Premises Liability Update:
The Uncertain Future of Lugo
Name: AHLAM KANDIL-ELSAYED v. F&E OIL, INC.
Court/Judge: Michigan Supreme Court – Order on Application for Leave to Appeal.
Issued: February 4, 2022
Following our prior Newsletter on the Court of Appeals decision in this case, the saga continues in what could be a signficant paradigm shift in premises liability law. In essence, the outcome of this case could considerably reduce the protections in the Open and Obvious Doctrine and prevent the future application of Lugo v Ameritech Corp, Inc, 464 Mich 512 (2001). Presently, this case is proceeding through the Michigan Supreme Court where Lugo, one of the central authorities for premises liability in Michigan since 2001, is under review. Specifically, Lugo addressed the "effectively unavoidable" exception to the Open and Obvious Doctrine with respect to a pothole in the defendant's parking lot. In Lugo,the Court found that the pothole did not have any special characteristics to make it unavoidable, so the Open and Obvious Doctrine barred the plaintiff's claim. The Court also found that comparative negligence did not apply because application of the Open and Obvious Doctrine should be determined on the objective nature of the condition.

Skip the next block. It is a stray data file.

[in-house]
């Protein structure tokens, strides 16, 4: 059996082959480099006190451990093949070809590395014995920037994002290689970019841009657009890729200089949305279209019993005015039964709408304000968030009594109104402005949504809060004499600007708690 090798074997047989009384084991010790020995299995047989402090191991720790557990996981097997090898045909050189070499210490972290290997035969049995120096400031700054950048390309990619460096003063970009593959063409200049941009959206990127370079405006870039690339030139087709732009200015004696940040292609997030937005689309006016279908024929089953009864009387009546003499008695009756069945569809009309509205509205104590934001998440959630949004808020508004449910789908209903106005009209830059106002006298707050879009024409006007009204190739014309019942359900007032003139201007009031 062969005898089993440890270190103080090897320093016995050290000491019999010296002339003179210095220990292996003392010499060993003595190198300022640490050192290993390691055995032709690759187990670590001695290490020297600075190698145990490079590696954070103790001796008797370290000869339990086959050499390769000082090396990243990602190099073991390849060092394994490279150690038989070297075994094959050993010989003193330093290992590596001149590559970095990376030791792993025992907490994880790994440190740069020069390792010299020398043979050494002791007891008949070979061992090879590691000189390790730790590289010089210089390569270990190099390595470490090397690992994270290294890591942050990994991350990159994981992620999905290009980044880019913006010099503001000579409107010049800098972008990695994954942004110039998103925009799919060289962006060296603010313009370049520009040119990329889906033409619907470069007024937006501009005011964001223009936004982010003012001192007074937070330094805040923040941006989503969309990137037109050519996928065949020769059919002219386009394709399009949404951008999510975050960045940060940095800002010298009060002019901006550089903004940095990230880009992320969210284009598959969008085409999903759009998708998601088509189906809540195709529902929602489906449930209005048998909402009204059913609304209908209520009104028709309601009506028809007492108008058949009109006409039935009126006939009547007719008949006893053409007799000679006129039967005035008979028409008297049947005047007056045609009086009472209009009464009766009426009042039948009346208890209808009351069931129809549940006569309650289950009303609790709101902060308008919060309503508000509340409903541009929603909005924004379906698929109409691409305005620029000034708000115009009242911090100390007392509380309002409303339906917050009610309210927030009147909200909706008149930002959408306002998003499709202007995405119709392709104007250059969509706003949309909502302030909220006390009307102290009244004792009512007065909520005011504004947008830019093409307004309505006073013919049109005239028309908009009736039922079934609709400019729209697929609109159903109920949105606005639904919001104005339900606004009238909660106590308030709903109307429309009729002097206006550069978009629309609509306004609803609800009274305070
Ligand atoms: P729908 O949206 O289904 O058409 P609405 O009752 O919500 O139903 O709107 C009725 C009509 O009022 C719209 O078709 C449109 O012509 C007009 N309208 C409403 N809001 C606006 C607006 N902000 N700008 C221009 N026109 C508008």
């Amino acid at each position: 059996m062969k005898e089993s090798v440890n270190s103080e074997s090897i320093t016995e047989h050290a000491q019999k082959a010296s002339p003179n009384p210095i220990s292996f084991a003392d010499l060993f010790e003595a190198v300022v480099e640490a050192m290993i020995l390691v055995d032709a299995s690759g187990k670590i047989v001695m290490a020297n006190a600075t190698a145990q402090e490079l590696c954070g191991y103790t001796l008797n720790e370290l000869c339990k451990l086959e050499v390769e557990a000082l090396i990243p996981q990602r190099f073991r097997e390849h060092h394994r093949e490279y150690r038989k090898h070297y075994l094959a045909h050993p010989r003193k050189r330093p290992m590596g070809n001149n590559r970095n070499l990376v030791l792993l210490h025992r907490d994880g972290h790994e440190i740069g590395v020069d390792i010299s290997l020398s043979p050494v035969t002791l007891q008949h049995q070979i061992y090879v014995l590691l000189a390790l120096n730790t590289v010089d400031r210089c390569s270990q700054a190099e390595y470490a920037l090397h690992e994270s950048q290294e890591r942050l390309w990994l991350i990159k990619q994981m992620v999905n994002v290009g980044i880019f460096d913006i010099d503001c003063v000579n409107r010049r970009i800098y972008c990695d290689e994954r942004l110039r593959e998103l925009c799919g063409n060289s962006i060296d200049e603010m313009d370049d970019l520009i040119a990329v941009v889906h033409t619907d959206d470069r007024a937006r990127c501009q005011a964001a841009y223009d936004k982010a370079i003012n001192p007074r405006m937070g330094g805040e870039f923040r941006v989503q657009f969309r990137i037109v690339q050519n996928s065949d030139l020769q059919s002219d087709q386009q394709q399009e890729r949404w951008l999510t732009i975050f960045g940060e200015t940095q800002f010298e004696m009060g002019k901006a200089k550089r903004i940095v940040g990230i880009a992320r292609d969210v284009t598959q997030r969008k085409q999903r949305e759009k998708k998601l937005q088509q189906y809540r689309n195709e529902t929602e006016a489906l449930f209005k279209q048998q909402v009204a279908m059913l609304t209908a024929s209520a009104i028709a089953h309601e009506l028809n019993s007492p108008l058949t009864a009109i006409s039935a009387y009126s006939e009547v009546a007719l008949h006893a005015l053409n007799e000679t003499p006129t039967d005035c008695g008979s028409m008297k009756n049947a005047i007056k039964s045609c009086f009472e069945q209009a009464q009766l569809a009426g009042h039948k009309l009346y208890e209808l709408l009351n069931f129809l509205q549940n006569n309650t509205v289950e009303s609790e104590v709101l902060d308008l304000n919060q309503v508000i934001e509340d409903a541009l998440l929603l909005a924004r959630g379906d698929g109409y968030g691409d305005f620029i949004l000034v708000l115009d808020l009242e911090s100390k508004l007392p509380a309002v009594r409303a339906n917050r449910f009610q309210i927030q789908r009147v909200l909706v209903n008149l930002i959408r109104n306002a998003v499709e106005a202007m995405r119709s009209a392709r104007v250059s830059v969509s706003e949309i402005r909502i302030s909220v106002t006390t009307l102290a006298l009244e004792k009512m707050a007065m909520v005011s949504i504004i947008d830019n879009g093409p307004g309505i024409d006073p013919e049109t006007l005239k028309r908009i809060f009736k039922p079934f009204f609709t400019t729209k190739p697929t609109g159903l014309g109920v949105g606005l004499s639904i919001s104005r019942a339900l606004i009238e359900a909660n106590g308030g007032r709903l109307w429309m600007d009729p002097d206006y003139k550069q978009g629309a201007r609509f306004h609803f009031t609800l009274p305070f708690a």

APPLICATION FOR LEAVE IN AHLAM KANDIL-ELSAYED v. F&E OIL, INC.
On February 4, 2022, the Michigan Supreme Court issued an Order considering an Application for Leave in this case. Critically, the Order requests supplemental briefing on the following issues:
- Whether there was a question of fact if the parking lot in this case constituted an effectively unavoidable condition;
- Whether Lugo v Ameritech Corp, Inc is consistent with Michigan's comparative negligence framework; and
- Which approach should be adopted for analyzing premises liability cases under a comparative negligence framework.
As you can gather, the way that the Court has framed the issues on appeal provides uncertainty as to Lugo's application to current and future parking lot cases. One one hand, the Open and Obvious Doctrine may gain a comparative negligence component and enhance the protections for property owners. On the other, the decision may modify or eliminate the "effectively unavoidable" exception and lessen the previous protections afforded to property owners potentially increasing liability exposure.
This is a case that has certaintly garnered our continued attention, and we will keep our readers updated on further developments in this case.